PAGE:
Unless one is a professional options trader, their options trading setups should include well-defined risk. I do not advise being naked options short, even net options short as in a ratio spread. Oh, and by the way, a covered write is exactly the same as being naked short puts, but that’s a lesson in itself.
Part of my entire “simplify and demystify” working method of trading options is to always and at all times know exactly the most one can lose on any particular trade or strategy. In my instructions I always ask my mentees to tell me what is the maximum risk, what is/are the break even points and what is the maximum profit. If the maximum risk is undefinable then I teach that the trade is not worth doing.
Hey, on a quality of life basis if nothing else. Who needs a position that carries a risk, however unlikely, that could blow up your entire portfolio if it went wrong? Life’s way too short for that kind of worry, eh?
By way of this let me discuss a well-known strategy that aims to either capture dividend yield or generate short-term income. That being the cash covered short put.
I love dividends, by the way. I firmly believe that companies should pay out part of their profit to the people who take the risk of being shareholders. And, in this world of near zero interest rates there is that constant quest for yield.
Take a stock that pays a yield with which you are comfortable, but you would love to have that stock at a lower price giving an even higher dividend yield. Classic options trading theory says sell the out of the money put entirely secured by enough cash to buy the stock at the strike if assigned. That cash can be put in a (however low) interest-bearing asset such as T Bills and used to buy the stock if assigned. If not assigned then the short put expires worthless, short-term cash is generated and on to the next options trading cycle.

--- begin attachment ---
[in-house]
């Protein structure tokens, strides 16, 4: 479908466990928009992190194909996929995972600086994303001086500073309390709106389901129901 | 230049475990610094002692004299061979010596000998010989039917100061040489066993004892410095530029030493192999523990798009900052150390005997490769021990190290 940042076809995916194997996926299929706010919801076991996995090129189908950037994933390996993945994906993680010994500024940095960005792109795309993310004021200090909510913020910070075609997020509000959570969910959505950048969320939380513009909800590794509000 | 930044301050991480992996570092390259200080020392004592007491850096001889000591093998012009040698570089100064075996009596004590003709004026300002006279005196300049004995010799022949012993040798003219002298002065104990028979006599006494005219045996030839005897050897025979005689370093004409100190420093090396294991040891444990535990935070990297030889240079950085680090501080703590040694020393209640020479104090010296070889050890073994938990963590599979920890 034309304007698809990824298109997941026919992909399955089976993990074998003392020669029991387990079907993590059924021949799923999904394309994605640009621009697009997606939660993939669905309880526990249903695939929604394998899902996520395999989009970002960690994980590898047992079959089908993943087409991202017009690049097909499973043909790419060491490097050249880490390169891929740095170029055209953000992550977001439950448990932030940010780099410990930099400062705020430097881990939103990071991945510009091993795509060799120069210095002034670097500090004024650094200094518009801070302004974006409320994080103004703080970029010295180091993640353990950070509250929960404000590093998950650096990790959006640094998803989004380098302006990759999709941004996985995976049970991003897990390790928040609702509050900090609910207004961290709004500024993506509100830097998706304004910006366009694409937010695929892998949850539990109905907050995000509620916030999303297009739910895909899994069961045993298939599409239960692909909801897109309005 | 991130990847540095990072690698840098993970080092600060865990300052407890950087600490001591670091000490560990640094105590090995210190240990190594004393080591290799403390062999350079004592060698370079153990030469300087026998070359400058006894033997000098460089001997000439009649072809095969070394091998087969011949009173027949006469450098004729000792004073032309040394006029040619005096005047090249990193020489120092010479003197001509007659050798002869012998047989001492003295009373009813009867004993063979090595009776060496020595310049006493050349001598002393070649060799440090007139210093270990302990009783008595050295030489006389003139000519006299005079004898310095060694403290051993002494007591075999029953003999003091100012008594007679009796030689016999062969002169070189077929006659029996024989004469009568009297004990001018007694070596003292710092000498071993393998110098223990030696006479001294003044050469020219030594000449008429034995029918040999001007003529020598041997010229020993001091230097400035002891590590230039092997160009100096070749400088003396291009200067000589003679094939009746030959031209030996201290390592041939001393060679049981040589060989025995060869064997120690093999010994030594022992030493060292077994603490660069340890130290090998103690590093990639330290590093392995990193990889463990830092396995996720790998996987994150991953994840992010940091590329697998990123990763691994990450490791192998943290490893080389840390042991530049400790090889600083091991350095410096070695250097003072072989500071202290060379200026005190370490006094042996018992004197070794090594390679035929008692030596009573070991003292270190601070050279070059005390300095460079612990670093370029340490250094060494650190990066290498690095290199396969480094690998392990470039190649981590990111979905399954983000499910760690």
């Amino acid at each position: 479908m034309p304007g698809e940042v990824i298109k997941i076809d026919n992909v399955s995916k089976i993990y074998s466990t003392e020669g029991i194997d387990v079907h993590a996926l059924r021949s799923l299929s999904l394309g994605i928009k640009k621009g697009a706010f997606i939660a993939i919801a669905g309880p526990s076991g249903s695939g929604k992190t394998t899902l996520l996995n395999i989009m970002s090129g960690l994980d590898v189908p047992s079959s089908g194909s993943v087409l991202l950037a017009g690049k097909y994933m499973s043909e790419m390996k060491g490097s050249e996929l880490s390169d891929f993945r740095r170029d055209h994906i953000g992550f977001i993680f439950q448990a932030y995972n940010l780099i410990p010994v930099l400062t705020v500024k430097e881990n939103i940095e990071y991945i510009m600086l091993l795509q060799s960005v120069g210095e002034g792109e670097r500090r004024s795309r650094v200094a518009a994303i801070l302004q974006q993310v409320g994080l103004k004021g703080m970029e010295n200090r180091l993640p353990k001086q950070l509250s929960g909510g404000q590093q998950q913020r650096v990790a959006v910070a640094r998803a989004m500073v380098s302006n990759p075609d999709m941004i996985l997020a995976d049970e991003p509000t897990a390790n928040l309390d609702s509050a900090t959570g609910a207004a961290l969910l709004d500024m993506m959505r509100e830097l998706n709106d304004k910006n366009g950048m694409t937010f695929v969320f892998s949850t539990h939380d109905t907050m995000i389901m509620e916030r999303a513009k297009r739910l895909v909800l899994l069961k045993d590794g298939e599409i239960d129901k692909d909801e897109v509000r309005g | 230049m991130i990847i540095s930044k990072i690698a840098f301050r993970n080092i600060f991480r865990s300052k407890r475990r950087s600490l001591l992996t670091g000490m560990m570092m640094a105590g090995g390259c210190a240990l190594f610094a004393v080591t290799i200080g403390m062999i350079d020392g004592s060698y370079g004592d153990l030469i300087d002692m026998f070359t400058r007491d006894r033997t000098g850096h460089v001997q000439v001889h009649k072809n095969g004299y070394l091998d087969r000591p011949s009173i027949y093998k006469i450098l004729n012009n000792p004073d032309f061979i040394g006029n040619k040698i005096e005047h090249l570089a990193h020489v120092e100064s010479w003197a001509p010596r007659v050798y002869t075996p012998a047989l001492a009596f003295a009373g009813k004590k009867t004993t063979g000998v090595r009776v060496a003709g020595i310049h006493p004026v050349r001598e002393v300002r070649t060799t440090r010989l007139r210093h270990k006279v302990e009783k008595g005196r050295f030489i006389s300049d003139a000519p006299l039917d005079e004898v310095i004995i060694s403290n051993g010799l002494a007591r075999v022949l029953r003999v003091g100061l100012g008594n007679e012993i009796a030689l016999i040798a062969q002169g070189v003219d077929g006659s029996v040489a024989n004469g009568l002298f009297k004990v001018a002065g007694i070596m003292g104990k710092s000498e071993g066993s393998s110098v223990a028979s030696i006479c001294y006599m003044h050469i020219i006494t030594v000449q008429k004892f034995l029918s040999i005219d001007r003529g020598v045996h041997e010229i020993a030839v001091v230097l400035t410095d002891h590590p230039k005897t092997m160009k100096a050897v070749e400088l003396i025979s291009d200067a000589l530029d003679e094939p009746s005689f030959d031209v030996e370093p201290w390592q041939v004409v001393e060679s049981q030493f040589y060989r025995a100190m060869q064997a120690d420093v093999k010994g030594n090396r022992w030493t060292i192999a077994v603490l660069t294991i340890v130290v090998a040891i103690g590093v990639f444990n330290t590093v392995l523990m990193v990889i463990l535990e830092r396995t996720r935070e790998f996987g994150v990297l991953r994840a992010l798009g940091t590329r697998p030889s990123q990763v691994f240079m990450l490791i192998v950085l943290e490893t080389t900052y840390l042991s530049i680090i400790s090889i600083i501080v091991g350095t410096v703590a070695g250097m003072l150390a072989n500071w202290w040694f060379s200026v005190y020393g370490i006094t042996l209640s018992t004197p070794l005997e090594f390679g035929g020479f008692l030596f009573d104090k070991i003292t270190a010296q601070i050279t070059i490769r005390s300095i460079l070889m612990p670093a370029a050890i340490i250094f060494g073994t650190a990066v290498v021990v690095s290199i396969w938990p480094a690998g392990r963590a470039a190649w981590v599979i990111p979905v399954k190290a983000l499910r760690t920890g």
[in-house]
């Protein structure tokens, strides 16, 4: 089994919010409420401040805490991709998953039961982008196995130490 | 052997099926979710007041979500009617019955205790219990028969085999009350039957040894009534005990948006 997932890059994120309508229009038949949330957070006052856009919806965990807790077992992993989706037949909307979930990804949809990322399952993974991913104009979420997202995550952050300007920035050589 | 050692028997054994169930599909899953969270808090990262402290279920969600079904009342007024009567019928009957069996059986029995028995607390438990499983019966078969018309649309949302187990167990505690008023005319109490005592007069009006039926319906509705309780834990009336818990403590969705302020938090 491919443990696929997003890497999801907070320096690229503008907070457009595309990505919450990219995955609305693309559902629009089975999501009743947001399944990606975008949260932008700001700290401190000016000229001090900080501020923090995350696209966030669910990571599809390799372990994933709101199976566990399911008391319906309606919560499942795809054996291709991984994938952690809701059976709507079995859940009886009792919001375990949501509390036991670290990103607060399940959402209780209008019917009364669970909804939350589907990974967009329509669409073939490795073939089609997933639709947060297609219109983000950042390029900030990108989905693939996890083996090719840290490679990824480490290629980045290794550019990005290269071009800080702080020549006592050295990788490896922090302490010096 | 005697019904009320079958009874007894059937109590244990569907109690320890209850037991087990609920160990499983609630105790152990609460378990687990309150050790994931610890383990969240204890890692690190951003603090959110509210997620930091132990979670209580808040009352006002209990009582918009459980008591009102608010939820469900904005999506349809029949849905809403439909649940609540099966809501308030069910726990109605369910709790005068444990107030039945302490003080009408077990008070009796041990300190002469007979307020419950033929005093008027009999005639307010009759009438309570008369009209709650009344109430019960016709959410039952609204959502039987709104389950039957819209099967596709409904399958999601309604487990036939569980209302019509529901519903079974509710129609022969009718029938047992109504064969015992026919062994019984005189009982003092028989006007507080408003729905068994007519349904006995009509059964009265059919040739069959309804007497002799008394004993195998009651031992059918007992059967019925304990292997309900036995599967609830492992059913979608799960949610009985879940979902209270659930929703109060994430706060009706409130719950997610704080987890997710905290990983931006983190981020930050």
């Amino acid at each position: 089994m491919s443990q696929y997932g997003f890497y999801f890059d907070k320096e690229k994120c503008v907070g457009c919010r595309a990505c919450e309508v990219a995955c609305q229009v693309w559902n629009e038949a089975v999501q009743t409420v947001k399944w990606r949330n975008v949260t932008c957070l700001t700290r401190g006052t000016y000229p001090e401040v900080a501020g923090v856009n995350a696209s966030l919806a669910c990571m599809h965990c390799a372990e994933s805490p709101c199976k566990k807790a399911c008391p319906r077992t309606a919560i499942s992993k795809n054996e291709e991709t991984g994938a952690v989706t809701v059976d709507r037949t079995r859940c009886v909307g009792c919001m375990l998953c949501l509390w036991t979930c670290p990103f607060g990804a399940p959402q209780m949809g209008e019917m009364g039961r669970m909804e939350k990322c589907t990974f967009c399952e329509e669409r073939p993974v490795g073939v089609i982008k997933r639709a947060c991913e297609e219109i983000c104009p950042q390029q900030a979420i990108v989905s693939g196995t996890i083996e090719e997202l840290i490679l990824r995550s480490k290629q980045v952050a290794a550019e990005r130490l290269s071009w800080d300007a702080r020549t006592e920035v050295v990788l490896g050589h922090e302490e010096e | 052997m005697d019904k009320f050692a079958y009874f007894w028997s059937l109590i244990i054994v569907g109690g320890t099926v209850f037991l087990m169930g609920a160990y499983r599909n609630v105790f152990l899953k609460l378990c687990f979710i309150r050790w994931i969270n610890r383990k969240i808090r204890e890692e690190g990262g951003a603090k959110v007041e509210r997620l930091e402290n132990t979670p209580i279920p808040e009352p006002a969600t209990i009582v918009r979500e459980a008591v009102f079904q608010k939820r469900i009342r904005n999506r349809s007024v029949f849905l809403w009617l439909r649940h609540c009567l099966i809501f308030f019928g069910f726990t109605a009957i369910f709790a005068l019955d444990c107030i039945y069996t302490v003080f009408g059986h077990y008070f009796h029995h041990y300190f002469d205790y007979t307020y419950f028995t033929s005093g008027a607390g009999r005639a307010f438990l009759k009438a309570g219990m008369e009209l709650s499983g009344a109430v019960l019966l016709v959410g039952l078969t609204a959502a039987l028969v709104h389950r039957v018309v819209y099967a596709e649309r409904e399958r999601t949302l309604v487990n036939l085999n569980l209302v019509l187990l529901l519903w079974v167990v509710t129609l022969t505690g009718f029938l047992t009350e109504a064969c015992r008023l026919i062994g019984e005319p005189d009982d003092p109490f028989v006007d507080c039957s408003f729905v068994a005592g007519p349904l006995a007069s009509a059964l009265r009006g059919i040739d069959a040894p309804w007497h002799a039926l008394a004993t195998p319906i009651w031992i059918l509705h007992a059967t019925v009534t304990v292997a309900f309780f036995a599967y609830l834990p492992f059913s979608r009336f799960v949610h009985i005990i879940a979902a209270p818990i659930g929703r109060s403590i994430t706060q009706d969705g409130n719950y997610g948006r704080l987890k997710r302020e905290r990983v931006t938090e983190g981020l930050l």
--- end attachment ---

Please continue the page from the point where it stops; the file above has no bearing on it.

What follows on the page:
The problem with that strategy is there is insufficient downside protection. If you lock in a 5% dividend yield and the stock goes down 20% in a market crash you’re not too happy.
That’s why I suggest selling a credit vertical put spread as a safer alternative. That way, if assigned, you are long stock with a protective long put. You can wait for a rebound, sell an out of the money call and have a nice zero cost collar. And, if not assigned, you collect the credit from the put spread going out worthless. OK, not as much money as simply selling the put naked, but I’ll take that over an undefined downside risk any day.
Here’s a real life options trading example from Monday, May 6. Reynolds American (RAI) at its current price of 47.30 yields a nice 4.90%. However, let’s say I sell the June 46 – 42 put spread at .50. If assigned on the 46 put I now have a yield of 5.70% and I have capped my downside at 42. If not assigned, I collect the 50 cents and to the next cycle we go.
That’s the sort of investment strategy trading options that I prefer. A well-defined risk coupled with a known reward.
Randall Liss is the author of The Liss Report.
Any opinions expressed herein are solely those of the author, and do not in any way represent the views or opinions of any other person or entity.